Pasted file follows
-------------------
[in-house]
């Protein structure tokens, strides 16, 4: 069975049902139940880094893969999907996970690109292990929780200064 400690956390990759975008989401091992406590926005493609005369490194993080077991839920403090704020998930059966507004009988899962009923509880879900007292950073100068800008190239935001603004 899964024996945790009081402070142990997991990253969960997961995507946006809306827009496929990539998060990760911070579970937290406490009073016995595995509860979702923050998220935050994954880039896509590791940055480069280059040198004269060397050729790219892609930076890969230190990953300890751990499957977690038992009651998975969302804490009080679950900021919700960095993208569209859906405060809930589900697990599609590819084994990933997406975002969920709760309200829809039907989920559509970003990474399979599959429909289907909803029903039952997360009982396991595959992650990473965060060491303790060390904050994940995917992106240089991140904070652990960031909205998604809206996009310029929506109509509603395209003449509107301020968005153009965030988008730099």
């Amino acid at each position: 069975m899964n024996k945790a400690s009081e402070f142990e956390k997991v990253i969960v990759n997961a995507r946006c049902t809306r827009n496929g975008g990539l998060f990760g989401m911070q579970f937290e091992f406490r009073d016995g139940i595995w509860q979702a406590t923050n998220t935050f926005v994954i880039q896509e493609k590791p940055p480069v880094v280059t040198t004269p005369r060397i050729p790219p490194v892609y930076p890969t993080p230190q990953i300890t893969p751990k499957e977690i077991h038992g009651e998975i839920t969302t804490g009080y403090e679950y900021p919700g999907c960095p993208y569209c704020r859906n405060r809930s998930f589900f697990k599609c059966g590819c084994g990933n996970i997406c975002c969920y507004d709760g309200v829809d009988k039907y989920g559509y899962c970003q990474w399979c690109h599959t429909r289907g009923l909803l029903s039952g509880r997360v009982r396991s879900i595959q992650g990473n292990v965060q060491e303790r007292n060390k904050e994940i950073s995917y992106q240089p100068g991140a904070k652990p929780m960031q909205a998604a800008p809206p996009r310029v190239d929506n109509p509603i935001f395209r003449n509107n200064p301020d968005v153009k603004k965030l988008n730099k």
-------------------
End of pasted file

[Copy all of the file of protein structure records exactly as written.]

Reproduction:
[in-house]
């Protein structure tokens, strides 16, 4: 069975049902139940880094893969999907996970690109292990929780200064 400690956390990759975008989401091992406590926005493609005369490194993080077991839920403090704020998930059966507004009988899962009923509880879900007292950073100068800008190239935001603004 899964024996945790009081402070142990997991990253969960997961995507946006809306827009496929990539998060990760911070579970937290406490009073016995595995509860979702923050998220935050994954880039896509590791940055480069280059040198004269060397050729790219892609930076890969230190990953300890751990499957977690038992009651998975969302804490009080679950900021919700960095993208569209859906405060809930589900697990599609590819084994990933997406975002969920709760309200829809039907989920559509970003990474399979599959429909289907909803029903039952997360009982396991595959992650990473965060060491303790060390904050994940995917992106240089991140904070652990960031909205998604809206996009310029929506109509509603395209003449509107301020968005153009965030988008730099």
């Amino acid at each position: 069975m899964n024996k945790a400690s009081e402070f142990e956390k997991v990253i969960v990759n997961a995507r946006c049902t809306r827009n496929g975008g990539l998060f990760g989401m911070q579970f937290e091992f406490r009073d016995g139940i595995w509860q979702a406590t923050n998220t935050f926005v994954i880039q896509e493609k590791p940055p480069v880094v280059t040198t004269p005369r060397i050729p790219p490194v892609y930076p890969t993080p230190q990953i300890t893969p751990k499957e977690i077991h038992g009651e998975i839920t969302t804490g009080y403090e679950y900021p919700g999907c960095p993208y569209c704020r859906n405060r809930s998930f589900f697990k599609c059966g590819c084994g990933n996970i997406c975002c969920y507004d709760g309200v829809d009988k039907y989920g559509y899962c970003q990474w399979c690109h599959t429909r289907g009923l909803l029903s039952g509880r997360v009982r396991s879900i595959q992650g990473n292990v965060q060491e303790r007292n060390k904050e994940i950073s995917y992106q240089p100068g991140a904070k652990p929780m960031q909205a998604a800008p809206p996009r310029v190239d929506n109509p509603i935001f395209r003449n509107n200064p301020d968005v153009k603004k965030l988008n730099k």